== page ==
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Note to stanza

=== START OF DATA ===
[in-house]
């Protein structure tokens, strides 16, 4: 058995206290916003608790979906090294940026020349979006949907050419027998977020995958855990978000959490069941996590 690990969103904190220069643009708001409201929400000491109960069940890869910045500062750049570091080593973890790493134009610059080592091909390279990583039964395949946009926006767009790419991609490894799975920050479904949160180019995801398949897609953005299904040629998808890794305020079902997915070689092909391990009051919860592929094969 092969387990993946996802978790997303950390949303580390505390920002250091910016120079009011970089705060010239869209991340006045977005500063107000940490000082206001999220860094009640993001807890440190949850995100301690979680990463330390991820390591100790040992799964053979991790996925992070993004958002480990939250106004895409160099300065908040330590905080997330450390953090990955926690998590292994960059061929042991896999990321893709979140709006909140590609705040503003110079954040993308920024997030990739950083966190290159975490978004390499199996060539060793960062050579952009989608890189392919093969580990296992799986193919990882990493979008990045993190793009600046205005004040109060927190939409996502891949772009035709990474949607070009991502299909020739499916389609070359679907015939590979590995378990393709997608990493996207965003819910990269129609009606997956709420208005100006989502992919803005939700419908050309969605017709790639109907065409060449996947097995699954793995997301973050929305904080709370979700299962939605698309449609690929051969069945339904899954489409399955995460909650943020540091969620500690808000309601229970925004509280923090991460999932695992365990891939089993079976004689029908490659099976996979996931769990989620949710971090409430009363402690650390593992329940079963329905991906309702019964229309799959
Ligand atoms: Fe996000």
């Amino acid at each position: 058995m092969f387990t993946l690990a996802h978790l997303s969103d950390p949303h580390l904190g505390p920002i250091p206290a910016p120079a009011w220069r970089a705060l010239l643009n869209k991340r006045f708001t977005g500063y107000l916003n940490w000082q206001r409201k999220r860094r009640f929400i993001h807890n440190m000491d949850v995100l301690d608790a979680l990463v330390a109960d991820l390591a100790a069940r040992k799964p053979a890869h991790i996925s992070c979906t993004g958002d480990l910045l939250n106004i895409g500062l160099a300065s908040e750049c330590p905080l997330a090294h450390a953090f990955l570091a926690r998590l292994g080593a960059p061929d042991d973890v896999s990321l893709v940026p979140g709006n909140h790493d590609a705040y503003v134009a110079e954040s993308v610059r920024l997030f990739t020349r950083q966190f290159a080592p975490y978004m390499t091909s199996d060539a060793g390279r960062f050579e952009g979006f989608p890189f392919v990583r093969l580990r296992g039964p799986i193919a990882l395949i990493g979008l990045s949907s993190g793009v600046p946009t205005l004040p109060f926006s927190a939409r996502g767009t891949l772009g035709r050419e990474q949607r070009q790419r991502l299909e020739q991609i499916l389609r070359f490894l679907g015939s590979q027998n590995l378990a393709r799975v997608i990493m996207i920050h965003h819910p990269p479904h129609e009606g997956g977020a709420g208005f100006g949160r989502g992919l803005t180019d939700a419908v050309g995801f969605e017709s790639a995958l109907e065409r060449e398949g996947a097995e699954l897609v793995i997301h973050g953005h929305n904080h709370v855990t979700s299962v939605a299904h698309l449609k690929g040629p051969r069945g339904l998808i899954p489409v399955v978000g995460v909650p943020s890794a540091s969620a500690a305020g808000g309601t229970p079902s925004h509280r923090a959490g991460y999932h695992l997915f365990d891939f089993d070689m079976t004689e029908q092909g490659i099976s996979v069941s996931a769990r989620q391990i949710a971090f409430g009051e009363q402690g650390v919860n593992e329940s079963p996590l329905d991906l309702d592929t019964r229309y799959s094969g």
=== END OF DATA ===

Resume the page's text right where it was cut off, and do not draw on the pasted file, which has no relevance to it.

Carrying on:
[All]: It is significant that the birth of Jesus is reported in st. 33: thirty-three was believed to be the age of Jesus when he died and was regarded as a sacred number (Curtius 1953, 505; Tschirch 1966, 167-87). It is likewise significant that the section on the life of Jesus concludes thirty-three sts later in st. 66 (Hill 1970, 564). The image of the Incarnation as a sunbeam shining through glass is a commonplace in medieval homiletic and liturgical literature. It occurs in both the Icel. and Norw. homily books (HómÍsl 1993, 3r-v; HómNo, 133), as well as in the ON poem Rósa (ÍM I.2, 20, st. 64) where the simile emphasizes the Divinity shining through and pervading Mary’s transparent humanity. There is a closer parallel to Lil in Mar 1871, 28: Dróttinn kom at vera með móþur sinni at luktum kviði ok óbrugðnum liðum ... sem þá er hugr líðr or briósti mannz at samanhölldnum ok luktum munni ok óbrugðnum vörrum, eða sólar geisli skínn í gegnum rauflaust gler. ‘the Lord came to be with his mother in her closed womb and with her virginity intact ... as when a thought goes forth from a man’s breast, though his mouth is closed and his lips are not used, or as when a ray of sunlight shines through glass that remains intact’. In the first book of S. Birgitta’s Revelations (c. 1340). Jesus says to Birgitta: Ego sum creator celi et terre, unus in deitate cum Patre et Spiritu sancto, ego, qui prophetis et patriarchis loquebar et quem ipsi expectabant. Ob quorum desiderium et iuxta promissionem meam assumpsi carnem sine peccato et concupiscencia ingrediens viscera virginea tamquam sol splendens per lapidem mundissimum. Quia sicut sol vitrum ingrediendo non ledit, sic nec virginitas Virginis in assumpcione humanitatis mee corrupta est ‘I am the Creator of heaven and earth, one in divinity with the Father and the Holy Spirit, I, who the prophets and patriarchs proclaimed and who they awaited. Because of their longing and according to my promise, I took on flesh without sin or concupiscence and entered the virgin womb like the sun shining through pure crystal. Because just as sun passes through glass and does not harm it, the virginity of the Virgin was not destroyed by her assumption of my humanity’ (Undhagen and Jönsson 1977-2001, I.1, 241) Splendor Patris et Figura, a sequence attributed to Adam of S.-Victor, contains the verse: Si crystallus sit humecta / Atque soli sit objecta, / Scintillat igniculum: / Nec crystallus rumpitur, / Nec in partu solvitur / Pudoris signaculum ‘If crystal should be moist and placed in the sun, a spark flashes. But the crystal is not shattered, and neither is the seal of chastity [or the chaste one] broken in giving birth’ (Gautier 1894, 10; AH 54,154). Cf. also the hymn by Peter Pictor: Lumen lucens Patris de lumine / Christus homo prodit de Virgine, / Sic ingressus et egressus per aulam uirgineam / Vt sol splendens nec incendens per fenestram uitream, / Cum nec uitrum splendor solis / Neque matrem causa prolis / Violet ingrediens / Nec corrumpat exiens ‘Light illuminating with the light of the Father, Christ the man was born of the Virgin, his entry and his going out of the virginal hall was as sunlight shining through a glass window, but not disturbing it. For just as the splendor of the sun neither violates glass as it enters, nor breaks it as it leaves, so it is with the offspring and the mother’ (van Acker 1972, 119; AH 20, 121). The hymn Sol, crystallus by Hildebert of Lavardin (Scott 2001, 54-5) develops this theme extensively, and John Bromyard discusses it in his widely circulated Summa Praedicantium (Bromyard 1518, 199v-200r).
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